Following prolonged SA staining in BA, the cells were stimulated with AD, OS or CH media and stained with phalloidin-488 (Ph). 10 × 10 Tile scans of single cells were generated with the 20x objective with the confocal microscope. The images were analyzed on CellProfiler, and single cells were identified based on Hoescht as reference; while the cytoskeletal segmentation was performed based on Otsu thresholding. 41 morphometric features describing the cell shape, intensity of the fluorophores (s-p) and texture (Haralick features) of the cytoskeleton were obtained for each cell. The descriptors are listed in Supplementary Table 1. Linear discriminant analysis (LDA) was performed on JMP software for dimensional reduction to categorize the differentiating cells. Briefly, linear combination of 41 variables were used to derive canonical variables that represent the variations among BA, AD, OS and CH groups (Supplementary Table 1). The percent of correctly classified cells was calculated based on the specified data set. In the canonical plot, an ellipse that contains 50% of the data sets were drawn where the center represents the 95% confidence region for the means of the canonical variables. Wilk’s Lambda test was performed to compare the means of the covariates (41 features) across groups. In addition, the Predictor screening platform on JMP was utilized to identify the significant predictors of differentiating cells based on bootstrap forest model.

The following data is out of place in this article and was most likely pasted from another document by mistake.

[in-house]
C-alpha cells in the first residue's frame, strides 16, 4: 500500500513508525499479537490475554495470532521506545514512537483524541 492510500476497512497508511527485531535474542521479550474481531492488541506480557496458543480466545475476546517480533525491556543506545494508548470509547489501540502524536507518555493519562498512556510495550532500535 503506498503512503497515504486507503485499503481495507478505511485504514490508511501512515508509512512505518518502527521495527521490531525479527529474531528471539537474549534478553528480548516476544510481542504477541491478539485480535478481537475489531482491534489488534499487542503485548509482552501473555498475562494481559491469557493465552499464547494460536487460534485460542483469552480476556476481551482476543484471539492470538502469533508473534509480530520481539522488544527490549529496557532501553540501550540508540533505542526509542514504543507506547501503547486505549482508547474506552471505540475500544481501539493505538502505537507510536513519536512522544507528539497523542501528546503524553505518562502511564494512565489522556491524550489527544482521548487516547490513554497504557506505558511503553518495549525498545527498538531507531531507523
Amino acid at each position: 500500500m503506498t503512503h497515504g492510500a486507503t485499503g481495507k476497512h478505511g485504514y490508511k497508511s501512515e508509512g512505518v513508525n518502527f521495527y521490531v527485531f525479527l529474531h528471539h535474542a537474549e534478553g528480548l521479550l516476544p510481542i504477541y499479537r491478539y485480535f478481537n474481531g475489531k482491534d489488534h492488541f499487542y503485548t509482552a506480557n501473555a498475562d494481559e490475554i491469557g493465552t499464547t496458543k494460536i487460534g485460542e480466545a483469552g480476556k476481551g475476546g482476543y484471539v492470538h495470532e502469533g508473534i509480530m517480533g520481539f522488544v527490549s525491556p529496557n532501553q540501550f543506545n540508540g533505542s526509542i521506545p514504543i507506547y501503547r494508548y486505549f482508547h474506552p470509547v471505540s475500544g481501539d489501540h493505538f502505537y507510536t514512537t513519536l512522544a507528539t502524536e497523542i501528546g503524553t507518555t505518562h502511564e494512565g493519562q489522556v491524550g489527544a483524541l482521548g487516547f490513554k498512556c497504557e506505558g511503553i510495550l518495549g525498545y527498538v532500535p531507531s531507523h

Phalloidin staining